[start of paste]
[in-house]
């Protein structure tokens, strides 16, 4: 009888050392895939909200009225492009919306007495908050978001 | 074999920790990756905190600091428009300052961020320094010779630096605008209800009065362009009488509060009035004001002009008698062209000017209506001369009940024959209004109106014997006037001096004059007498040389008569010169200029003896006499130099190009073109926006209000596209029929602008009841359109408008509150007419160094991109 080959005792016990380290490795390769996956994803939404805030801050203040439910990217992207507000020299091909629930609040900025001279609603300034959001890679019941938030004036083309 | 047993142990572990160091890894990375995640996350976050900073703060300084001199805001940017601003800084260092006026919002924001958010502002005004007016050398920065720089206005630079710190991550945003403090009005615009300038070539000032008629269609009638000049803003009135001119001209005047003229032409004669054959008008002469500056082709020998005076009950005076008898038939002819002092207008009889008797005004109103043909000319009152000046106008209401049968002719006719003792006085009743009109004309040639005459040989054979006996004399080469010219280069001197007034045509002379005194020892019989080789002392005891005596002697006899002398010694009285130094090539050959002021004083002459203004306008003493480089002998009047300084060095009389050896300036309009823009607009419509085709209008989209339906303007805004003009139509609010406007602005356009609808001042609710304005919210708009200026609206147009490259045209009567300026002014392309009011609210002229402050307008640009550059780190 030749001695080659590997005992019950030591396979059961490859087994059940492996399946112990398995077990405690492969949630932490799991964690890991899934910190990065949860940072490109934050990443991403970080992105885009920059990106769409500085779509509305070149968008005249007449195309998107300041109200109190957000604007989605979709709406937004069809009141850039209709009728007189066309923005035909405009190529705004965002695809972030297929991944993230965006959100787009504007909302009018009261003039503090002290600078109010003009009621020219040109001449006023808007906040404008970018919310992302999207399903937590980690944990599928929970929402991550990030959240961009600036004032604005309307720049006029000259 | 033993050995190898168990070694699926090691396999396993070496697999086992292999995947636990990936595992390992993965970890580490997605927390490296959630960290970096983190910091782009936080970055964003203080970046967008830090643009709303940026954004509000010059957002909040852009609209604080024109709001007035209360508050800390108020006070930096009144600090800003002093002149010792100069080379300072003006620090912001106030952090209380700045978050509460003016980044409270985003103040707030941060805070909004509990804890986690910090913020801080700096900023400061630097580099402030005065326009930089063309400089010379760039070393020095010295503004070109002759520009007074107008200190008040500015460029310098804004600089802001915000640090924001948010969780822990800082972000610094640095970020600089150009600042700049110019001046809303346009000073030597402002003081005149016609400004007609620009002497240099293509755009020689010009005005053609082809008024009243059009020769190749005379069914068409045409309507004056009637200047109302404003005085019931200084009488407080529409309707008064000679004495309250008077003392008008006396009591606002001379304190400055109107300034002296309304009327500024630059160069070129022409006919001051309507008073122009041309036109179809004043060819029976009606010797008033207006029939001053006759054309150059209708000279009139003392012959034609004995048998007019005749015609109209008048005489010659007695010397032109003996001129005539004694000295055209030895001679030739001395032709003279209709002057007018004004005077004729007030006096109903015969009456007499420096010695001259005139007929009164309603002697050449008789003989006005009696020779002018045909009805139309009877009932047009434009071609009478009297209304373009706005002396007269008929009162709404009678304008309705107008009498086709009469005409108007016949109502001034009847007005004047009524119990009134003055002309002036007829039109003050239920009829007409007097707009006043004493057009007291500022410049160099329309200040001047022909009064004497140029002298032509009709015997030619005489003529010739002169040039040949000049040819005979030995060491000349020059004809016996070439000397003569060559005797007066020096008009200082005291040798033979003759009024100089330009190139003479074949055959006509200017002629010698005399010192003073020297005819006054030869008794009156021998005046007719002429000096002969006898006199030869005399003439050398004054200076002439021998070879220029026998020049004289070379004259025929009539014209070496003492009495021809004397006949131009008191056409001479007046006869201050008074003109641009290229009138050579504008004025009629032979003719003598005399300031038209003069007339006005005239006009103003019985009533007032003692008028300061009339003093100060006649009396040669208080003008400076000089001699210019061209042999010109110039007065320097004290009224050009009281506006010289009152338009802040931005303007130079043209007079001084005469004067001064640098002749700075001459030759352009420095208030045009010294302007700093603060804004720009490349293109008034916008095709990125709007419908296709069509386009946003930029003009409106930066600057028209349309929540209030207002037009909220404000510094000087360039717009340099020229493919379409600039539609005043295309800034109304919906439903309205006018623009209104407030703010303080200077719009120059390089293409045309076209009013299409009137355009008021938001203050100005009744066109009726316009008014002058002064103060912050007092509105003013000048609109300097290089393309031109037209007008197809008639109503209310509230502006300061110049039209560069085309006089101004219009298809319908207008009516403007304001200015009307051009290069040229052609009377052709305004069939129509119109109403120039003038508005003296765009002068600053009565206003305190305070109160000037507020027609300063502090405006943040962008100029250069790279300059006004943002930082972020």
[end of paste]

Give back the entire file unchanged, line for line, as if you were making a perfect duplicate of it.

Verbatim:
[in-house]
């Protein structure tokens, strides 16, 4: 009888050392895939909200009225492009919306007495908050978001 | 074999920790990756905190600091428009300052961020320094010779630096605008209800009065362009009488509060009035004001002009008698062209000017209506001369009940024959209004109106014997006037001096004059007498040389008569010169200029003896006499130099190009073109926006209000596209029929602008009841359109408008509150007419160094991109 080959005792016990380290490795390769996956994803939404805030801050203040439910990217992207507000020299091909629930609040900025001279609603300034959001890679019941938030004036083309 | 047993142990572990160091890894990375995640996350976050900073703060300084001199805001940017601003800084260092006026919002924001958010502002005004007016050398920065720089206005630079710190991550945003403090009005615009300038070539000032008629269609009638000049803003009135001119001209005047003229032409004669054959008008002469500056082709020998005076009950005076008898038939002819002092207008009889008797005004109103043909000319009152000046106008209401049968002719006719003792006085009743009109004309040639005459040989054979006996004399080469010219280069001197007034045509002379005194020892019989080789002392005891005596002697006899002398010694009285130094090539050959002021004083002459203004306008003493480089002998009047300084060095009389050896300036309009823009607009419509085709209008989209339906303007805004003009139509609010406007602005356009609808001042609710304005919210708009200026609206147009490259045209009567300026002014392309009011609210002229402050307008640009550059780190 030749001695080659590997005992019950030591396979059961490859087994059940492996399946112990398995077990405690492969949630932490799991964690890991899934910190990065949860940072490109934050990443991403970080992105885009920059990106769409500085779509509305070149968008005249007449195309998107300041109200109190957000604007989605979709709406937004069809009141850039209709009728007189066309923005035909405009190529705004965002695809972030297929991944993230965006959100787009504007909302009018009261003039503090002290600078109010003009009621020219040109001449006023808007906040404008970018919310992302999207399903937590980690944990599928929970929402991550990030959240961009600036004032604005309307720049006029000259 | 033993050995190898168990070694699926090691396999396993070496697999086992292999995947636990990936595992390992993965970890580490997605927390490296959630960290970096983190910091782009936080970055964003203080970046967008830090643009709303940026954004509000010059957002909040852009609209604080024109709001007035209360508050800390108020006070930096009144600090800003002093002149010792100069080379300072003006620090912001106030952090209380700045978050509460003016980044409270985003103040707030941060805070909004509990804890986690910090913020801080700096900023400061630097580099402030005065326009930089063309400089010379760039070393020095010295503004070109002759520009007074107008200190008040500015460029310098804004600089802001915000640090924001948010969780822990800082972000610094640095970020600089150009600042700049110019001046809303346009000073030597402002003081005149016609400004007609620009002497240099293509755009020689010009005005053609082809008024009243059009020769190749005379069914068409045409309507004056009637200047109302404003005085019931200084009488407080529409309707008064000679004495309250008077003392008008006396009591606002001379304190400055109107300034002296309304009327500024630059160069070129022409006919001051309507008073122009041309036109179809004043060819029976009606010797008033207006029939001053006759054309150059209708000279009139003392012959034609004995048998007019005749015609109209008048005489010659007695010397032109003996001129005539004694000295055209030895001679030739001395032709003279209709002057007018004004005077004729007030006096109903015969009456007499420096010695001259005139007929009164309603002697050449008789003989006005009696020779002018045909009805139309009877009932047009434009071609009478009297209304373009706005002396007269008929009162709404009678304008309705107008009498086709009469005409108007016949109502001034009847007005004047009524119990009134003055002309002036007829039109003050239920009829007409007097707009006043004493057009007291500022410049160099329309200040001047022909009064004497140029002298032509009709015997030619005489003529010739002169040039040949000049040819005979030995060491000349020059004809016996070439000397003569060559005797007066020096008009200082005291040798033979003759009024100089330009190139003479074949055959006509200017002629010698005399010192003073020297005819006054030869008794009156021998005046007719002429000096002969006898006199030869005399003439050398004054200076002439021998070879220029026998020049004289070379004259025929009539014209070496003492009495021809004397006949131009008191056409001479007046006869201050008074003109641009290229009138050579504008004025009629032979003719003598005399300031038209003069007339006005005239006009103003019985009533007032003692008028300061009339003093100060006649009396040669208080003008400076000089001699210019061209042999010109110039007065320097004290009224050009009281506006010289009152338009802040931005303007130079043209007079001084005469004067001064640098002749700075001459030759352009420095208030045009010294302007700093603060804004720009490349293109008034916008095709990125709007419908296709069509386009946003930029003009409106930066600057028209349309929540209030207002037009909220404000510094000087360039717009340099020229493919379409600039539609005043295309800034109304919906439903309205006018623009209104407030703010303080200077719009120059390089293409045309076209009013299409009137355009008021938001203050100005009744066109009726316009008014002058002064103060912050007092509105003013000048609109300097290089393309031109037209007008197809008639109503209310509230502006300061110049039209560069085309006089101004219009298809319908207008009516403007304001200015009307051009290069040229052609009377052709305004069939129509119109109403120039003038508005003296765009002068600053009565206003305190305070109160000037507020027609300063502090405006943040962008100029250069790279300059006004943002930082972020």